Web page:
including Nobel Laureate scientists and the most influential international
and Hungarian politicians and economic decision-makers present how
they contribute to the success of global sustainability initiatives, new
methods for strengthening communication between society and science,
as well as trust in science and how real science can be recognised at
meetings coordinated by well-known international scientific journalists.
Invited guests share opinions on the inseparable link between research
and economic innovation, as well as the future of international cooperation
that can be experienced in global affairs.8
Science Development Initiatives of the Hungarian Academy of Sciences
The President of the Hungarian Academy of Sciences launched the
Momentum programme of excellence grant initiative for young
researchers in 2009. Momentum focuses on encouraging talented young
Hungarian researchers to return to or to remain in Hungary by offering
them serious research perspectives and ensuring competitive financing
conditions. This programme supports the establishment of research

Official website of the Hungarian Academy of Sciences, http://mta.hu/cikkek/

nemzetkozi-kapcsolatok-121601, 12 March 2015

Source: official website of World Science Forum, http://www.sciforum.hu/, 12 March

2015

119

groupswhich will be attached to one of the academic research institutes


or universities. Approximately 100 Momentum research groups operate at
present in Hungary.9
Another major initiative launched by the Hungarian Academy of Sciences in
2012, the Guest Researcher Programme seeks to integrate top researchers
into the research centres of the Hungarian Academy of Sciences or into
the work of the research group financed by the Academy. So far, thirteen
accomplished scientists spending 3-10 months in the country have visited
Hungary within the framework of this programme. Visits to Hungary by
acclaimed scientists from prestigious research institutes in the United
States, Great Britain, Switzerland and Finland, such as the astrophysicist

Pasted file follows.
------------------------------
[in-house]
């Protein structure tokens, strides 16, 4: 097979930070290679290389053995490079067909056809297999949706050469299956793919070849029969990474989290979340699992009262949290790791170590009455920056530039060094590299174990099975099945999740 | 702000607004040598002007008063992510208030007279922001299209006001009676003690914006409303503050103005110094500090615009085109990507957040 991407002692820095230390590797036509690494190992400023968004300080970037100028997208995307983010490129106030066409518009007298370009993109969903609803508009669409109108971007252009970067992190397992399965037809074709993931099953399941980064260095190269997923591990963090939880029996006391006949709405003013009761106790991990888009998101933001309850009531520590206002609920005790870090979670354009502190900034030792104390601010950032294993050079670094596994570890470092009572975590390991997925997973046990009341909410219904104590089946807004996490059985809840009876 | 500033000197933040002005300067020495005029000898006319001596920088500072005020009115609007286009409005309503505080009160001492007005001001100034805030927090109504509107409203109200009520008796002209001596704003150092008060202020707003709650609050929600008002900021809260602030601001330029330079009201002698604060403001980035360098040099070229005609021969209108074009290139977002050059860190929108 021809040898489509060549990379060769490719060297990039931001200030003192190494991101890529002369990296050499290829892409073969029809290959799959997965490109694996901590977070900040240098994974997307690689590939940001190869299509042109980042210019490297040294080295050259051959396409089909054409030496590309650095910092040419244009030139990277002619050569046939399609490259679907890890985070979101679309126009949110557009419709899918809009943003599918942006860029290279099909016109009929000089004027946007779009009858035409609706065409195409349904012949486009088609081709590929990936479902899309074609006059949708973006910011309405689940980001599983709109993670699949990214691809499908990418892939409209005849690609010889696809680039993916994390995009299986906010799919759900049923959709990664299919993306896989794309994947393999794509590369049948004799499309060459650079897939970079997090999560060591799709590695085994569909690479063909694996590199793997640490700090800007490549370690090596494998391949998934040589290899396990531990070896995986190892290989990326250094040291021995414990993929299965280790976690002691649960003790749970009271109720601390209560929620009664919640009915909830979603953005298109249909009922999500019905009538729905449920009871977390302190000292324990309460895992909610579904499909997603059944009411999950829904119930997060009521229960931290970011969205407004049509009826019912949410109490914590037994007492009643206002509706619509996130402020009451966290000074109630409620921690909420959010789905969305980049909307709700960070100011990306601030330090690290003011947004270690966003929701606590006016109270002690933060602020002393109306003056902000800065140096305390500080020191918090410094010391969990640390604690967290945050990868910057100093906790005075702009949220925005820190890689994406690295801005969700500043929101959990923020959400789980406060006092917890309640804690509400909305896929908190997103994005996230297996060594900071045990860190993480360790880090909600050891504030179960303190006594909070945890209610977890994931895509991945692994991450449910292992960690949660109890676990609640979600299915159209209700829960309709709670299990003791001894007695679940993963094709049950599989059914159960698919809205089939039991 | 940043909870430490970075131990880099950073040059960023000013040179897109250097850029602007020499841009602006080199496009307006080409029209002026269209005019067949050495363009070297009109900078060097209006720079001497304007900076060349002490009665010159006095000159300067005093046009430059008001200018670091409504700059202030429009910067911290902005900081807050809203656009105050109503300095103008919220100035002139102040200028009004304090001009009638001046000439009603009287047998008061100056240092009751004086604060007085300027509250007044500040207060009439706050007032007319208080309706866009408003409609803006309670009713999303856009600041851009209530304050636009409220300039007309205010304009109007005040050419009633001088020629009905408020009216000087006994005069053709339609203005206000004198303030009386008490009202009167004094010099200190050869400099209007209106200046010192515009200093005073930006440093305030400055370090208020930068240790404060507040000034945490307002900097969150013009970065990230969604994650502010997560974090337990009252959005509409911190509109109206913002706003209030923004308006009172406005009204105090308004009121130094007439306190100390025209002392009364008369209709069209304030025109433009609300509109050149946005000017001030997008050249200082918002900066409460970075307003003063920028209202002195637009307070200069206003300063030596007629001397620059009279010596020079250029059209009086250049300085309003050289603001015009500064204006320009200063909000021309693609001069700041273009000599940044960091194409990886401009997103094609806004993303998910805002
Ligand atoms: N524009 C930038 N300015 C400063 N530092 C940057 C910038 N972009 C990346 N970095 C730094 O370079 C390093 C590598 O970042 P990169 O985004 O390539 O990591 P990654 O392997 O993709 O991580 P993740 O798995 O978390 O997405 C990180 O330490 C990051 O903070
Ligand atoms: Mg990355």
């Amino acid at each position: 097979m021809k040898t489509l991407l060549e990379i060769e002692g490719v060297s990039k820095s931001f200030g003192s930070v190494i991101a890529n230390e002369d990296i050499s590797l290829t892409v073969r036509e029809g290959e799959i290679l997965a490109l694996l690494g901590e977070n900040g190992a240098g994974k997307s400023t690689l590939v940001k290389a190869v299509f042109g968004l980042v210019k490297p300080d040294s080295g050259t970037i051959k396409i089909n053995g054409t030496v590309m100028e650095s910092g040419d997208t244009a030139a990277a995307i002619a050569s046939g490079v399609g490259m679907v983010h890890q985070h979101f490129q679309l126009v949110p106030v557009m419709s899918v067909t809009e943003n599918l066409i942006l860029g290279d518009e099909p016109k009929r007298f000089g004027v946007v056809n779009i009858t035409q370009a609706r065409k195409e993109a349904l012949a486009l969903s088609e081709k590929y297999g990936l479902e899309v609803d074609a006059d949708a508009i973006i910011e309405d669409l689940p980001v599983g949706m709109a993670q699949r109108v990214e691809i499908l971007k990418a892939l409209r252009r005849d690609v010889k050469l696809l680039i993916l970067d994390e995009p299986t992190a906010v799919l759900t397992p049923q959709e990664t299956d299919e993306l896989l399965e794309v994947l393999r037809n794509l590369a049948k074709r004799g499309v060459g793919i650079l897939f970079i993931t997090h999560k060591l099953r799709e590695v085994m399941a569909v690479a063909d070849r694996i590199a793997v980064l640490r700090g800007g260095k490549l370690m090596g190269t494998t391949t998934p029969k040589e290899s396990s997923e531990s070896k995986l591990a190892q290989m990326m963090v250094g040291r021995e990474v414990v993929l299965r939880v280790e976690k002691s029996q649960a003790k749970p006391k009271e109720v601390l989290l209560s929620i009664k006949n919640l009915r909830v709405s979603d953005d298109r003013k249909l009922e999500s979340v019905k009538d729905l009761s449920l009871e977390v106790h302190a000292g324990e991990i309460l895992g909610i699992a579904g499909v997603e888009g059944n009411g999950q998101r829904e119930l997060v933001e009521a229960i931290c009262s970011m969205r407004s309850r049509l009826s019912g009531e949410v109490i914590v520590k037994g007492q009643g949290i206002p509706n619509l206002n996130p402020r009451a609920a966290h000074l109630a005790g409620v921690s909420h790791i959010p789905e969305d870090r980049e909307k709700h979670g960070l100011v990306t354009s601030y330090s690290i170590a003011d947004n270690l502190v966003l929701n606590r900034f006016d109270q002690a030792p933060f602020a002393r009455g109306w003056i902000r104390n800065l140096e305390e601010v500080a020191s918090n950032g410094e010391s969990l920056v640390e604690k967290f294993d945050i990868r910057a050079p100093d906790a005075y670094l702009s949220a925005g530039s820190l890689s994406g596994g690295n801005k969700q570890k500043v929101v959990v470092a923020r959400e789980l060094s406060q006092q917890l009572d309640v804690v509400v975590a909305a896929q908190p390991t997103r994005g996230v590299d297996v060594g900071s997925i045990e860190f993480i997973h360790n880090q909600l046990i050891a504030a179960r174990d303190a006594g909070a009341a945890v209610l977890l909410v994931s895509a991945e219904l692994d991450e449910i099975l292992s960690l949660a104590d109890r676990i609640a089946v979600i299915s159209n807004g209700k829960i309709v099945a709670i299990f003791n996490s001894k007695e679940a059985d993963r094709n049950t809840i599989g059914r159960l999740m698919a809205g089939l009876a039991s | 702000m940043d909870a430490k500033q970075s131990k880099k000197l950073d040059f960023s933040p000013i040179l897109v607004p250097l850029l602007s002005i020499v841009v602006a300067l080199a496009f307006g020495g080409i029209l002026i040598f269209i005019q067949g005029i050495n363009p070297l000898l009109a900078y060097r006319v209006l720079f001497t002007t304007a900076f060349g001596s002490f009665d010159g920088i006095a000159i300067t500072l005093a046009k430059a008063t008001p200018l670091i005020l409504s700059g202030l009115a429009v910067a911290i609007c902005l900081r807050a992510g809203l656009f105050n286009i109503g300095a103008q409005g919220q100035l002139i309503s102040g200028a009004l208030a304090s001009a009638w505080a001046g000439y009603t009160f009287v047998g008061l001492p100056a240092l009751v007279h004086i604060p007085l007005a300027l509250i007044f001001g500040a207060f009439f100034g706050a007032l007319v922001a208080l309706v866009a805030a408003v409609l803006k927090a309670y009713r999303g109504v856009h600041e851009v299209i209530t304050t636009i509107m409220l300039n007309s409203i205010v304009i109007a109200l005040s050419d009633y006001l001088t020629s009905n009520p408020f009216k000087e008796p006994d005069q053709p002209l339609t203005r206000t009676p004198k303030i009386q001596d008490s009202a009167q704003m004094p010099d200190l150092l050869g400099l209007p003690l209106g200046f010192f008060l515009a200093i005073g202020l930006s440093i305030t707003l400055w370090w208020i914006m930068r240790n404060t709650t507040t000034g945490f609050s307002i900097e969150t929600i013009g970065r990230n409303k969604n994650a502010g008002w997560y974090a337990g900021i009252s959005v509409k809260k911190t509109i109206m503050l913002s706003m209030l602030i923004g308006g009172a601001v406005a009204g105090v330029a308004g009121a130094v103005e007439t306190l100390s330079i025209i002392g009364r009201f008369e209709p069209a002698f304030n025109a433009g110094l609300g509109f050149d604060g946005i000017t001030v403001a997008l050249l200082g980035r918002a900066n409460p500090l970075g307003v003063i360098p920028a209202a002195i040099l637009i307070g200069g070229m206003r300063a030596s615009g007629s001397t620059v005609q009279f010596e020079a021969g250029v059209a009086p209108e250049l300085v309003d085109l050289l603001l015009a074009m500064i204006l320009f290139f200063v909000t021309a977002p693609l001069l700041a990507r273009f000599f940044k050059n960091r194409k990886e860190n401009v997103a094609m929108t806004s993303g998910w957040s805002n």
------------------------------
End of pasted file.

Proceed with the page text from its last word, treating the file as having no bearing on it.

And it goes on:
Thomas Rauscher from Basel University, the neurologist John G. Milton
from Claremont College, the neurobiologist Angus Robin Silver from
University College London or the research doctor Zoltn from Harvard
Childrens Hospital demonstrate the attractiveness of academic research
institutes and the Hungarian scientific community.10
The objective the Postdoctoral Research Programme, a traditional, but
equally important programme of the Academy, is to provide opportunities
for talented young researchers with an academic degree to conduct
research in the research network of the Hungarian Academy of Sciences,
Hungarian universities or in best Hungarian scientific workshops; to support
the mobility of researchers, to integrate foreign researchers in Hungarian
research and to help integrate young researchers returning to Hungary
from foreign countries in the work of state-of-the-art Hungarian research
institutes. This postdoctoral programme is open to young Hungarian and
foreign researchers under the age of 35, offering employment for a definite
period of 24 months in the research centres of the Hungarian Academy of
Sciences, in Momentum research groups or at Hungarian universities and
research groups.11
Social Presence of the Hungarian Academy of Sciences
The Hungarian Academy of Sciences is highly active in promoting the
popularity of science. Hungarian Science Day has been celebrated since
1997, but annual official commemoration (relating to the anniversary of
the establishment of the Academy)started on 3 November 2003 in the
form of a programme series lasting several weeks seeks to mobilise the
entire domain of Hungarian higher education and research in Hungary
and neighbouring countries. Lectures, presentations, films screened and

Source: official website of the Hungarian Academy of Sciences, http://mta.hu/

lendulet/?node_id=26327, 12 March 2015

Source: official website of the Hungarian Academy of Sciences, http://mta.hu/cikkek/

10

mta-vendegkutatoi-program-133078, 12 March 2015

Source: official website of the Hungarian Academy of Sciences, http://mta.hu/data/

11

cikk/13/54/36/cikk_135436/posztdoktori_kutatoi_program_kiiras_2015_HU.pdf, 12
March 2015

120

scientific forums always focus on a central theme, such as youth, brain


research or economic utilisation.
The main building of the Academy is the most beautiful representative venue
for its programmes, which is one of the most impressive buildings in Europe
situated on a picturesque site by the Danube at the foot of Chain Bridge,
facing the Castle across the river. The palatial building was inaugurated
in 1865 is one of the first, yet most mature and prestigious examples of
historicist neo-renaissance architecture. This building accommodates the
offices of the directors of the Hungarian Academy of Sciences and the Library
of the Hungarian Academy of Sciences. Besides scientific programmes,
receptions are also frequently held in the building, which further raises the
prestige and reputation of the Hungarian Academy of Sciences.12
The public esteem of the Hungarian Academy of Sciences is also important
for Hungarian science, because its institution plays a key role in shaping
Hungarian science policy. The opinion of the Hungarian Academy of Sciences
must mandatorily be requested in respect of decisions made by the
government in connection with science, which is formulated and issued by
highly respected scientists. The Hungarian Academy of Sciences delegates
members to several key committees involved in scientific funding and
research and development decision-making. The collaboration of experts
from various bodies of the relevant field of science of the Hungarian
Academy of Sciences is often requested in respect of sectoral policies. The